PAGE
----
Batman: The Return of Bruce Wayne #4


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Batman: The Return of Bruce Wayne #4


  • Words: Grant Morrison
  • Art: Georges Jeanty
  • Inks: Walden Wong
  • Colors: Tony Avina
  • Story Title: "Part Four: Dark Night, Dark Rider"
  • Publisher: DC Comics
  • Price: $3.99
  • Release Date: Jul 28, 2010

With Batman: The Return of Bruce Wayne #4, author Grant Morrison may have penned his most straightforward and linear issue of the series thus far; however, it is also the first issue where the art fails to live up not only to Morrison's evolving story, but to the levels established by preceding artists on the book.

For issue #4, readers now witness Bruce Wayne's Western adventures in Gotham City, a definite throwback to the Detective Comics stories of the 1940s and 1950s where the backup story of Pow-Wow Smith was set in a frontier Gotham environment.  How Gotham City can be both a colonial port city in one book and a frontier cattle town in another is somewhat astounding, but those are merely semantic details.  Regardless, Batman: The Return of Bruce Wayne #4 lives up to its Western iconography as it is by far the most violent of the series thus far. 

Centered on the mysterious and unknown bat insignia-inscribed "casket," the latest story finds Vandal Savage returning to Gotham and his underlings seeking out the assistance of legendary bounty hunter Jonah Hex to protect them from the shadowy figure who stalks them.  Yet, in terms of story development, Hex plays a rather minute role in the unfolding drama as an Indian named Midnight Horse and a man named Doctor Thomas (Hurt perhaps?) assume a more significant part.  While the true nature of the "casket" remains obscured, Morrison provides a subtle hint and potential connection to Final Crisis.  Just as Superman unlocked the miracle machine by whistling a song, so too does Catherine who opens the "casket" for Bruce Wayne.  Although there has been some disconnect as Bruce transitions between historic eras, this is also the first issue where an event in the end of #4 directly affects his reappearance in twentieth-century Gotham City.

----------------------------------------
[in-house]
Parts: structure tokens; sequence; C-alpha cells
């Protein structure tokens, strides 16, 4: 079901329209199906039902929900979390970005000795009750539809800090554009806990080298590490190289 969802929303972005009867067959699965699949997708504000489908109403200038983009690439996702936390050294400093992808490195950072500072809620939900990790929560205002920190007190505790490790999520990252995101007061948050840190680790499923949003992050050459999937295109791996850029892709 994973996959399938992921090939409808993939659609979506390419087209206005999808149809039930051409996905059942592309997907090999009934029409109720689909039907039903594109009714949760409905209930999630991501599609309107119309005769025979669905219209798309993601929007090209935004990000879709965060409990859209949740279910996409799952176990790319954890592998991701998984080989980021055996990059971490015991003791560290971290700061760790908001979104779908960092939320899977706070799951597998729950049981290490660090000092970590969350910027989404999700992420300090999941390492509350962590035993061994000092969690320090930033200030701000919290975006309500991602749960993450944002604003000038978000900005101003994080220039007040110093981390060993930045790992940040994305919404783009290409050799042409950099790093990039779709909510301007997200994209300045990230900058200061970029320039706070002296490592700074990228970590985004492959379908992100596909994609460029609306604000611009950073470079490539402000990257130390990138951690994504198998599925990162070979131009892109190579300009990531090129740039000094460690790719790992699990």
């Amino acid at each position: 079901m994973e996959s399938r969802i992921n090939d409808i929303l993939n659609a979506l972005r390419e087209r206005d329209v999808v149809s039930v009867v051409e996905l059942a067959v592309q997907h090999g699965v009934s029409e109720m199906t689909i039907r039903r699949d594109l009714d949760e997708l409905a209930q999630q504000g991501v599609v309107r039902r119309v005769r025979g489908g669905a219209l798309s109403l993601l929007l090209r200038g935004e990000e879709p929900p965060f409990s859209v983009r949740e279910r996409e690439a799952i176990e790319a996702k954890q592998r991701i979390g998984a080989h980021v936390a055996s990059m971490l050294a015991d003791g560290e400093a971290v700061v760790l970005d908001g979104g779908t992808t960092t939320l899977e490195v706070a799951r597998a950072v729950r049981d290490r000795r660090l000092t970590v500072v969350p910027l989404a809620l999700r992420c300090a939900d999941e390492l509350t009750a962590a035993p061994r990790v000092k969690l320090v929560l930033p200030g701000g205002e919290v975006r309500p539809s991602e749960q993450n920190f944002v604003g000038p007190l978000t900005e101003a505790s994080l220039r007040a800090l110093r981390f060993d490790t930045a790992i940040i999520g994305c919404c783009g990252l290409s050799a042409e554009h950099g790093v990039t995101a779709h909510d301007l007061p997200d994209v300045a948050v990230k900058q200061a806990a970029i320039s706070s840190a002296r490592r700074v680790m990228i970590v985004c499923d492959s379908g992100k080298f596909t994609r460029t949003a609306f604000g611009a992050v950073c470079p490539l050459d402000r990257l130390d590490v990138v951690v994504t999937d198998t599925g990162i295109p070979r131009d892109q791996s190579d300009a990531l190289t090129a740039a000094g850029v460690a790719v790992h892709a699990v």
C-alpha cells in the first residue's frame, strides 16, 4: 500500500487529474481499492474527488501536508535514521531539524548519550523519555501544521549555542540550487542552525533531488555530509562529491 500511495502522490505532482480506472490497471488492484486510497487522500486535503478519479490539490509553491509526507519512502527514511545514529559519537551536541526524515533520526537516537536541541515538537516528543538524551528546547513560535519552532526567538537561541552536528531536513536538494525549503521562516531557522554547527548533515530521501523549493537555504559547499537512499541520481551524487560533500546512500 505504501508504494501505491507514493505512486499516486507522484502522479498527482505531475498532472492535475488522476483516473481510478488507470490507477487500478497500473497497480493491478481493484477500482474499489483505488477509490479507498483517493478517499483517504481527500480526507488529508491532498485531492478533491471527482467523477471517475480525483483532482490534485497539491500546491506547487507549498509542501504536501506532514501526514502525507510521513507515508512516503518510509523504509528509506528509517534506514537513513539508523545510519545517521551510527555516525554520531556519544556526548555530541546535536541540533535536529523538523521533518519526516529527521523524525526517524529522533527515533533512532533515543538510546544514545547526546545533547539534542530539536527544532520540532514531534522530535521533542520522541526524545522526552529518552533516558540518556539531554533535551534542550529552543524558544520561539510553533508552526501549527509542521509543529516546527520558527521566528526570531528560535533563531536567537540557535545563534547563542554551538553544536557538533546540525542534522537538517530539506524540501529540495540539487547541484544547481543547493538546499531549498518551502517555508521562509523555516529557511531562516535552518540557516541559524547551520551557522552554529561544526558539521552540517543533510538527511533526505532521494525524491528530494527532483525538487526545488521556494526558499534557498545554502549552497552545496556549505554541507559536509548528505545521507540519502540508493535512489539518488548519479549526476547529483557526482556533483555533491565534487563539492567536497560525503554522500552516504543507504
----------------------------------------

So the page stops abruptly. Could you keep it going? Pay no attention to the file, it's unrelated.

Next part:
In terms of story and narrative, this is a succinct and well-paced Western tale and Morrison does a fantastic job of working within the Western formula and genre while still advancing his plot threads of Bruce's temporal shifting.  The only weakness for Batman: The Return of Bruce Wayne #4 lies within the art of Georges Jeanty.  Even though Jeanty brings a different style and interpretation to the story, it is inconsistent in parts, starting off quite strong in the beginning and waxing and waning throughout the remainder.  For example, his depictions of Hex, particularly the character's first appearance in the tale, as well as characters within the background appear as awkward and at times muddled.  Additionally, in a sequence where Bruce launches his assault on Savage's men, his face and mouth are just strange.  There are other examples readers may find, such as renditions of Doctor Thomas; and, while these don't detract from the story's overall impact, they are noticeable, especially in a book that has seen the stellar efforts of Chris Sprouse, Frazer Irving, and Yanick Paquette.   Yet, it should be recognized that Jeanty was not originally assigned to this book and the resulting artwork may reflect that subsequent lineup change for this issue.

It is great to see Batman both simultaneously within and outside his Gotham element in this series and Batman: The Return of Bruce Wayne #4 continues Morrison's innovative reinterpretation of time travel within the DC Universe.

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